Campaign aims to protect veterans from scams, fraud
The National Consumer Protection Week that runs through March 9 will focus on veterans, as the U.S. Postal Inspection Service and the AARP Fraud Watch Network continue to promote “Operation Protect Veterans,” a joint national campaign to draw attention to vet-related scams and fraud schemes.
The Postal Service and the Inspection Service are building on a national outreach effort to help veterans resist scammers.
Research shows veterans frequently are targeted by scam artists and victimized twice as often as the rest of the public.
“The goal of Operation Protect Veterans is to leverage the combined reach and communications capabilities of the Postal Service, U.S. Postal Inspection Service and the AARP Fraud Watch Network to help veterans avoid losing money to con artists,” said Krista Finazzo, USPS district manager.
To date, the campaign has received responses from more than 12,000 former or current military personnel who described scams directed at their military benefits or that sought to take advantage of their affinity for veterans’ issues.
Some of the schemes used against veterans, according to the AARP Fraud Watch Network, include:
— Benefits buyout: Scammers offer an upfront payment of cash in exchange for a veteran’s future disability or pension payments. These buyouts are typically a fraction of the value of the benefit.
— Investment/pension scam: Unscrupulous investment advisers claim the veteran may be able to obtain additional government benefits by overhauling their investment holdings. For credible information on how to qualify for veterans’ benefits, contact a state veterans’ affairs agency; go to www.nasdva.us and click on “Links.”
— Veterans Choice Program scam: Scammers set up a phone number nearly identical to the number veterans dial to find out if they are eligible to use approved health care providers outside of the VA system. Veterans call the fake number and a message prompts them to leave their credit card information in return for a rebate. They then debit that account. Veterans should make sure to dial the correct number for the VCP: 866-606-8198.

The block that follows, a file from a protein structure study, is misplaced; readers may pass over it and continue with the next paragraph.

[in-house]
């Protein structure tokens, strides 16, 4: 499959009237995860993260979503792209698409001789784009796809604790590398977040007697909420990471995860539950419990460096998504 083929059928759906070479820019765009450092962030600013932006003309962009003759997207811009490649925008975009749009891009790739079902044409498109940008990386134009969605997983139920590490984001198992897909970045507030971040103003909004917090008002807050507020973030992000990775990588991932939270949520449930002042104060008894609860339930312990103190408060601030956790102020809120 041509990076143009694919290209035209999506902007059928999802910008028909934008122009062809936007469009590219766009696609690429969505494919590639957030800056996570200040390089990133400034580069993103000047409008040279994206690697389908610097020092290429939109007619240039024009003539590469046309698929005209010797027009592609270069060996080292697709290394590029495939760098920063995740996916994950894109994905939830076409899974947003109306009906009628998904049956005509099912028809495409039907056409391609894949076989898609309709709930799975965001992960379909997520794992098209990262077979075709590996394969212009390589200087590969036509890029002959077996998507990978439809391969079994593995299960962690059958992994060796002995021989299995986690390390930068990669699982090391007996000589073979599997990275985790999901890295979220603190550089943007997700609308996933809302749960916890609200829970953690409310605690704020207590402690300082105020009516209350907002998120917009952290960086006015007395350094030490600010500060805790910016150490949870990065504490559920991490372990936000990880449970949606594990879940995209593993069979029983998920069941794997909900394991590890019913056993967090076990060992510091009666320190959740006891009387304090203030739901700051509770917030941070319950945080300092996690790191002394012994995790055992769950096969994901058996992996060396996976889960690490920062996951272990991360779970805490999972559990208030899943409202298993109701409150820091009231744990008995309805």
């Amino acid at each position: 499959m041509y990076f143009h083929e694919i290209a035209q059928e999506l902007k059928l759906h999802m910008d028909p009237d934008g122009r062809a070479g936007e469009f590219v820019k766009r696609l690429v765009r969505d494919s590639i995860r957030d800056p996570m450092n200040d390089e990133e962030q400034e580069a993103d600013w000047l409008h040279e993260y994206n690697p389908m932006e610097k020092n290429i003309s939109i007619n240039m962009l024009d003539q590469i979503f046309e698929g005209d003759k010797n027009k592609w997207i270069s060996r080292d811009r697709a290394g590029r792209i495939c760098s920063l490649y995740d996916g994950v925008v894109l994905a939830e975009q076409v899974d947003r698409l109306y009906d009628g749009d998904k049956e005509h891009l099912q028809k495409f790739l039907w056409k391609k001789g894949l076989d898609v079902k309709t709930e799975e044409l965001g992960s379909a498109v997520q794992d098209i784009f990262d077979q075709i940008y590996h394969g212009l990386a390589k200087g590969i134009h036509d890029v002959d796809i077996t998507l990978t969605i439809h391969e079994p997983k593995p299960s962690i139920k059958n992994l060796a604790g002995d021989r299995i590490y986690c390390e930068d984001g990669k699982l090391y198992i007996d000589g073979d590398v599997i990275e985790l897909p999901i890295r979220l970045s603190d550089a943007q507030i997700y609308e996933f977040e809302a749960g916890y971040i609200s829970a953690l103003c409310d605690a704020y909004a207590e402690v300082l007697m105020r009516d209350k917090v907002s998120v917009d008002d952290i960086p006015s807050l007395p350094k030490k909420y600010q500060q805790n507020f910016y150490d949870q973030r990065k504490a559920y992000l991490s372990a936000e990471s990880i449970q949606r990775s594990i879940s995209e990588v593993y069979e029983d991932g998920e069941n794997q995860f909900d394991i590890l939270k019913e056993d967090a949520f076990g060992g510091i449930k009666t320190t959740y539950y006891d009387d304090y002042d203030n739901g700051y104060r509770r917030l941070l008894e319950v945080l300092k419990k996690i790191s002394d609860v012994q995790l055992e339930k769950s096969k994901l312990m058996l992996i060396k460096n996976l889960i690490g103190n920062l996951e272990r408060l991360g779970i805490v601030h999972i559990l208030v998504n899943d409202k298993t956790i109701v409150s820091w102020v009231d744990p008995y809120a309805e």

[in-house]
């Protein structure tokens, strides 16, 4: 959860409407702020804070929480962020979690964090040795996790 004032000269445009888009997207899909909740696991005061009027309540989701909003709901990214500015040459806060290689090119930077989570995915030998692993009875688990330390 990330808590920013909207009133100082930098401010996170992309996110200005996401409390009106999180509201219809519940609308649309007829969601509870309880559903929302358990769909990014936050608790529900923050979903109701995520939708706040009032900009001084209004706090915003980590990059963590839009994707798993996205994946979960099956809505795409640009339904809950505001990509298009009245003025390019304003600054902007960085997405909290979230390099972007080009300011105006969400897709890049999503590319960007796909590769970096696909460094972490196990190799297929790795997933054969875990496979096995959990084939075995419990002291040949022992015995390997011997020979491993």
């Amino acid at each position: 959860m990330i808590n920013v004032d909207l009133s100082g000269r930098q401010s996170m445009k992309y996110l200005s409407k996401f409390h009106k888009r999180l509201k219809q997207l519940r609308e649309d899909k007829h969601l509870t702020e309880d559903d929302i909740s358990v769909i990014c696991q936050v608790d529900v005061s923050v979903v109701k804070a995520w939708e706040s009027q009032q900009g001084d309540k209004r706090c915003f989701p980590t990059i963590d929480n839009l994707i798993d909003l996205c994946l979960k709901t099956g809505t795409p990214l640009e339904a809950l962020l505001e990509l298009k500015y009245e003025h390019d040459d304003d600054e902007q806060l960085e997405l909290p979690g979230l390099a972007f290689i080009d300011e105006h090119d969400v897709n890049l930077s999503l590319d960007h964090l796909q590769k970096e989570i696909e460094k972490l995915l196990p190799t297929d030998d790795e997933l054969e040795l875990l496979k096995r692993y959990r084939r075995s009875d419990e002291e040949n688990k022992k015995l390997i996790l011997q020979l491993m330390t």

— Charging for records: A scammer attempts to charge for access to a veteran’s military records or government forms. Veterans never have to pay for records.
— VA phishing: Scammers call veterans claiming they work for the VA and ask for personal information to update records. Any veterans who gets an unsolicited call from the VA, hang up.
— Employment scams: Con artists post bogus job offers to recruit veterans on various online job boards. The scammer may use or sell personal information provided in the job application. Any listing that requires pay to get the job, or credit card or banking information, or is for “previously undisclosed” federal government jobs likely is a scam.
— GI Bill education marketing scam: Veterans seeking to use the G.I. Bill benefits earned for college courses may be targets of deceptive marketing tactics that provide false information and encourage them to attend expensive for-profit educational institutions. The VA offers a comparison tool to help locate a school and determine benefits at www.vets.gov/education/gi-bill.
For more information on how scammers target military veterans, go to AARP’s report “Under Fire: Military Veterans and Consumer Fraud.”
For more information about Operation Protect Veterans, go to AARP website: action.aarp.org/site/SPageNavigator/FWN_OperationProtectVeterans.html.